In the fourteenth century, a culture arose in and around the Edwards Plateau of Central Texas that represents the last prehistoric peoples before the cultural upheaval introduced by European explorers. This culture has been labeled the Toyah phase, characterized by a distinctive tool kit and a bone-tempered pottery tradition.
?Spanish documents, some translated decades ago, offer glimpses of these mobile people. Archaeological excavations, some quite recent, offer other views of this culture, whose homeland covered much of Central and South Texas. For the first time in a single volume, this book brings together a number of perspectives and interpretations of these hunter-gatherers and how they interacted with each other, the pueblos in southeastern New Mexico, the mobile groups in northern Mexico, and newcomers from the northern plains such as the Apache and Comanche.?
Assembling eight studies and interpretive essays to look at social boundaries from the perspective of migration, hunter-farmer interactions, subsistence, and other issues significant to anthropologists and archaeologists, The Toyah Phase of Central Texas: Late Prehistoric Economic and Social Processes demonstrates that these prehistoric societies were never isolated from the world around them. Rather, these societies were keenly aware of changes happening on the plains to their north, among the Caddoan groups east of them, in the Puebloan groups in what is now New Mexico, and among their neighbors to the south in Mexico.
"I am unaware of any other volume that approaches the important issue of social identity and processes among mobile hunter-gatherers drawing on both archaeological and ethnohistorical data. This will be a very useful book. There is, to my knowledge, no other book on the same topic; and it will be an important contribution."--Darrell Creel, associate professor of anthropology and director, Texas Archaeological Research Laboratory, University of Texas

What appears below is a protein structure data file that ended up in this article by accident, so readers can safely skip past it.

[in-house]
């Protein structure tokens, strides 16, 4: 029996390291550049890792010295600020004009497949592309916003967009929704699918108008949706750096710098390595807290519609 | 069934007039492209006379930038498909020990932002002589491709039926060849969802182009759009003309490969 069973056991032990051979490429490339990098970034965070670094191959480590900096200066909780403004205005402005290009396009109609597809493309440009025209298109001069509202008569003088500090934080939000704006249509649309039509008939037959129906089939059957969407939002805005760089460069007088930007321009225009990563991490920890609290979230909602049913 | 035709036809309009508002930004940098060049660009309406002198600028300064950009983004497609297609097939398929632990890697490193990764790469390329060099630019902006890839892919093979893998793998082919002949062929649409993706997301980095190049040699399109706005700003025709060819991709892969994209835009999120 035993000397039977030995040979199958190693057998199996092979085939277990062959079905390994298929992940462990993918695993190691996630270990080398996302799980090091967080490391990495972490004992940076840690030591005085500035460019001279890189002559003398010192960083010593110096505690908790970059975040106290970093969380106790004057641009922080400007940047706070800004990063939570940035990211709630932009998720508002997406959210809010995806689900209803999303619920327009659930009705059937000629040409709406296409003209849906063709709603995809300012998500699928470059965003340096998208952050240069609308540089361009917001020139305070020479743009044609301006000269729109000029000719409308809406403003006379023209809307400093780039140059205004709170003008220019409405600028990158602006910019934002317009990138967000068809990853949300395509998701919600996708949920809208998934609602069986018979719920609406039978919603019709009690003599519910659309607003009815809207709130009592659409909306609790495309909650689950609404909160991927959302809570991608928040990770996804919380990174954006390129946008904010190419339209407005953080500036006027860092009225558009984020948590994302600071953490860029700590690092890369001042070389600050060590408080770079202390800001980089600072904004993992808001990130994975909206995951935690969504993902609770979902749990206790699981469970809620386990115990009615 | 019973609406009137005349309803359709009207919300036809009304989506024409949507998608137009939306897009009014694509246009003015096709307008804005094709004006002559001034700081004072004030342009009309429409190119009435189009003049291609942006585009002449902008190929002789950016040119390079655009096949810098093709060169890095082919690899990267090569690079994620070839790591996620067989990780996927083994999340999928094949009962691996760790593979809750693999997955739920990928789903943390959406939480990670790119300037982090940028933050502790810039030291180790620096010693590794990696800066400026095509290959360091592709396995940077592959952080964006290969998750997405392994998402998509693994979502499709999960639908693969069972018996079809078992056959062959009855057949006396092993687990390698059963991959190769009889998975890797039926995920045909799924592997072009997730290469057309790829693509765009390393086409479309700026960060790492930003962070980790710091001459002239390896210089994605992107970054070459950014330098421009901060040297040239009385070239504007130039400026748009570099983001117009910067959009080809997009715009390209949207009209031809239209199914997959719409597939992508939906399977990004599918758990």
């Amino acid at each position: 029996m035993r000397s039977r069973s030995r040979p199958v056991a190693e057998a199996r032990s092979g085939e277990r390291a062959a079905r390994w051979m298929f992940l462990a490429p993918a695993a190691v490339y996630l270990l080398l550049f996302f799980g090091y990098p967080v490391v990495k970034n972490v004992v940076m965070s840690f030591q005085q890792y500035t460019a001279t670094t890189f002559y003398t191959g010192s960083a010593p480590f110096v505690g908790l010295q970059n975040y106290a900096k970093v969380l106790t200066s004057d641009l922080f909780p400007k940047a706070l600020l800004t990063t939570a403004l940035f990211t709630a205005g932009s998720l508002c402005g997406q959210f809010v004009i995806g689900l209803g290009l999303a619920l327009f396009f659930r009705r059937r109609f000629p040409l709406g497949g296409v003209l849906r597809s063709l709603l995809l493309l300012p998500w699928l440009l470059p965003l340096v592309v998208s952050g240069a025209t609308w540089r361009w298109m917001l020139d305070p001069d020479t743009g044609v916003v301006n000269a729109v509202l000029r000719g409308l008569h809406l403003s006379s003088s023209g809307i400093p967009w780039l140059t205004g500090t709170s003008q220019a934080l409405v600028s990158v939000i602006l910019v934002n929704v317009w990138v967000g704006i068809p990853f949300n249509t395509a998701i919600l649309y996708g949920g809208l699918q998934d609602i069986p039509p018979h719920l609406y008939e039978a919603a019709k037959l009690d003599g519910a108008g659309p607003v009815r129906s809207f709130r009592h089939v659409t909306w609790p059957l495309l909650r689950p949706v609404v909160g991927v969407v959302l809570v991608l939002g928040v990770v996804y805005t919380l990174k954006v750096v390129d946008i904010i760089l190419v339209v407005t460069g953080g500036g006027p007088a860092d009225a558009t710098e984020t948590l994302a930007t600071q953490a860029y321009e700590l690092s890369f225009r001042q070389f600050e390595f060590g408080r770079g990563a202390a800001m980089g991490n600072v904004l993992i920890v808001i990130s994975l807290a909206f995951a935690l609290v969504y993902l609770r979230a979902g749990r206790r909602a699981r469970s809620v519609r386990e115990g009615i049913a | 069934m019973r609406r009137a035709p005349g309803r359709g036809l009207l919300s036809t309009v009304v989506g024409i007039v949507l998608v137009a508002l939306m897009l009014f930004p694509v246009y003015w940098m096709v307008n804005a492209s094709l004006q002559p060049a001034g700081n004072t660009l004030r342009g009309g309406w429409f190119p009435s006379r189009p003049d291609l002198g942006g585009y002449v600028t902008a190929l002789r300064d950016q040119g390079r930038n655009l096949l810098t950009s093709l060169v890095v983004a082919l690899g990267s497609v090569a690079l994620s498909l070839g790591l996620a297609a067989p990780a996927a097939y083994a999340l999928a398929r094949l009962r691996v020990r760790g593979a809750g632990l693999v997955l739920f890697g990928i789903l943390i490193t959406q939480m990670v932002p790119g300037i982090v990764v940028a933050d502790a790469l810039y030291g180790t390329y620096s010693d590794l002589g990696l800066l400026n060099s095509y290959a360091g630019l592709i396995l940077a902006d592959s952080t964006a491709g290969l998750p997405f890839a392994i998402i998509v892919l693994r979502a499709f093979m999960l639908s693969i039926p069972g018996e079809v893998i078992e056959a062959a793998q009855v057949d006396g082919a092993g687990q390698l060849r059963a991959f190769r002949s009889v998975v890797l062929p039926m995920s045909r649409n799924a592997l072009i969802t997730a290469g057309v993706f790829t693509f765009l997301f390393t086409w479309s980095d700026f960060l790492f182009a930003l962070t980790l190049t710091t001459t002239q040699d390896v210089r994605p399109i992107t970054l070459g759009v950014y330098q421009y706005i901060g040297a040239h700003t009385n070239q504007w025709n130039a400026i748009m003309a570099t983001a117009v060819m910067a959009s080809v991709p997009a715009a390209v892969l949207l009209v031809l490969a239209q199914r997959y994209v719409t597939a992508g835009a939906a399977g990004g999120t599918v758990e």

|The Toyah Phase in Texas: An Introduction and Retrospective||p. 1|
|The Toyah Phase and the Ethnohistorical Record: A Case for Population Aggregation||p. 19|
|Defining Hunter-Gatherer Sociocultural Identity and Interaction at a Regional Scale: The Toyah/Tejas Social Field||p. 44|
|The Role of Exotic Materials in Toyah Assemblages in a Late Prehistoric Economic and Social System||p. 76|
|Reconsidering the Role of Bison in the Terminal Late Prehistoric (Toyah) Period in Texas||p. 90|
|Bone Processing and Subsistence Stress in Late Prehistoric South Texas||p. 111|
|What Is Northern Toyah Phase? The Toyah Phenomenon on the Texas Southern Plains||p. 128|
|Plains-Pueblo Interaction: A View from the "Middle"||p. 152|
|Toyah: Reflections on Evolving Perceptions||p. 181|
|List of Contributors||p. 245|
|Table of Contents provided by Ingram. All Rights Reserved.|
Series: Texas A & M University Anthropology (Hardcover)
Number Of Pages: 254
Published: 2nd October 2012
Publisher: Texas A & M University Press
Dimensions (cm): 22.9 x 15.2 x 2.0
Weight (kg): 0.567